Consistent putting skills are important in golf. So is the ability to smash a tee shot hard into the fairway, or delicately wedge a Titleist out of a sand trap and drop it, sweet as can be, on the green.
But in the Chapin Bunch, a loose group of senior golfers that has been around for some 65 years, there's one skill that may be more important than all the others combined.
A well-timed sense of humor.
"At our age, we know we won't be around for a long time," said J.D. Tyner, 76. "But we know how to have a good time."
They'll never be mistaken for members of the PGA tour, but the three dozen golfers who tee off twice a week -- Thursdays at Riverlakes Ranch and Tuesdays at a selection of other golf courses around Bakersfield -- are part of a tradition going back to when the group's 89-year-old founder, Harold Chapin, was in his mid-20s.
"It's always been a bunch of good people out to have a good time," said Chapin, a retired accident investigator. "No big money is lost. The most anyone can lose is five bucks."
Each player throws a fiver into a virtual pot at the beginning of each round, a practice that gave rise to another handle for the group occasionally used by members: the "Five Dollar Bunch."
Bill McCoy, a retired postmaster, who at 62 is one of the "youngsters" in the group, noted he has to wait until he is 75 before he can move a few yards closer to the pin, from the standard men's tee to the "gold" seniors' tee.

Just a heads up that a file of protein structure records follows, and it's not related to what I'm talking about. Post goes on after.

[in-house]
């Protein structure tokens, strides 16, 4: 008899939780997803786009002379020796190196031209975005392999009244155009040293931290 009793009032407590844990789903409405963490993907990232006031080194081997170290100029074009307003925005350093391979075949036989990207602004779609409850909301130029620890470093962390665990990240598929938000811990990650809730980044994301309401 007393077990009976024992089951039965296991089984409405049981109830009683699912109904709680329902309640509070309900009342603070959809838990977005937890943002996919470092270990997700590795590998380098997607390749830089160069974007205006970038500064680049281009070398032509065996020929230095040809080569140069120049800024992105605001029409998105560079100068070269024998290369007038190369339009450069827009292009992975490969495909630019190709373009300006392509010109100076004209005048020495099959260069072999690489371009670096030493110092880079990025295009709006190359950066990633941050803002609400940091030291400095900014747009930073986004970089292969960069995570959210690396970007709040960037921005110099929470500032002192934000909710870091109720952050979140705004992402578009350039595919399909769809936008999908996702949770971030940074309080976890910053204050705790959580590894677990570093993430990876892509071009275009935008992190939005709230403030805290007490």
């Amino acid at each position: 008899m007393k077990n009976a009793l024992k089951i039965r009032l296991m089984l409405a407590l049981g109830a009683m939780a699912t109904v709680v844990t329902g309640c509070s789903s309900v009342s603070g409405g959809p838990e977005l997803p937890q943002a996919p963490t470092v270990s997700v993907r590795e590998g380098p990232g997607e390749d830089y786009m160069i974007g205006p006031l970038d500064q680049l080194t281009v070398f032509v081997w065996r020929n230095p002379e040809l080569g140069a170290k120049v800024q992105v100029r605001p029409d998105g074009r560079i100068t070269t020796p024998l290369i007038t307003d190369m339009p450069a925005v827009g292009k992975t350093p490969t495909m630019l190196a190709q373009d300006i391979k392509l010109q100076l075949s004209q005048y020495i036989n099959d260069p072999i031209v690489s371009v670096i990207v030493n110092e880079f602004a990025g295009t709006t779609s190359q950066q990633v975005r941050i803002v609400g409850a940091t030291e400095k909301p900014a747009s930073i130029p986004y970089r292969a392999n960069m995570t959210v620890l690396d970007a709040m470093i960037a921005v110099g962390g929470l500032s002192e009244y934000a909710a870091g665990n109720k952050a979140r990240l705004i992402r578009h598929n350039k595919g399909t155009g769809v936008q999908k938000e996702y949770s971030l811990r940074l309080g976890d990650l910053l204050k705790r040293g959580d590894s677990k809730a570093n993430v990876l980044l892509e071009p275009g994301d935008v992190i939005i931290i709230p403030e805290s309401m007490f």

"Only two times in my life I needed a fake ID," he quipped. "Before I turned 21 -- and now."
Mulligans, botched shots replayed from the spot of the previous stroke without penalty, are not allowed, but fairly generous gimmes for putting out are.
Chapin took the time to warn a visiting reporter that the language on the links could occasionally get a little salty -- apparently not aware that intermediate- and expert-level cursing in newsrooms occurs as a matter of course.
Cory Thomas, the general manager at Riverlakes, said the group of about three dozen players has become something of a tradition.
"They've been with us for a long time," Thomas said. "We really appreciate them."
And while the golfers dearly love to get up two mornings a week to chip, putt and crack wise, 18 holes at a time, there's a serious side as well. The 70-, 80- and 90-somethings regularly laugh about the indignities of aging, but they are reminded of the inexorable arc of a man's lifetime each time one of their own quits due to infirmity -- or when they learn of his passing.
"When you've been golfing with the same group for nearly 50 years, the friendships one makes are significant," said Bert Wilson, 77.
"Even when death takes one of the group, they are not forgotten."
Many in the group have left their mark -- in their families, in their careers, communities and as part of the larger world.
Wilson mentioned the names of many who are gone, including Ken Allen, who flew dozens of missions over Europe as the pilot of a B-17 bomber during World War II. And John Gillett, who served in the Navy in the Pacific theater.
Montie Griffith, Wilson said, was a "belly gunner" whose plane crashed in Poland during the big war. He used to feign regret that the crash didn't happen somewhere more favorable.
"I could have gone to Paris," he used to tell his friends.
And they laughed with him in fellowship and camaraderie -- before they cried at the occasion of his loss.
Meanwhile, new members -- sometimes the sons of longtime Chapin Bunch loyalists -- replace those who fall away. And each week, the golfers climb out of bed to once again meet together to chase a little white ball across a verdant-green landscape cut into an arid, urban footprint.
And they play, they laugh and they remember.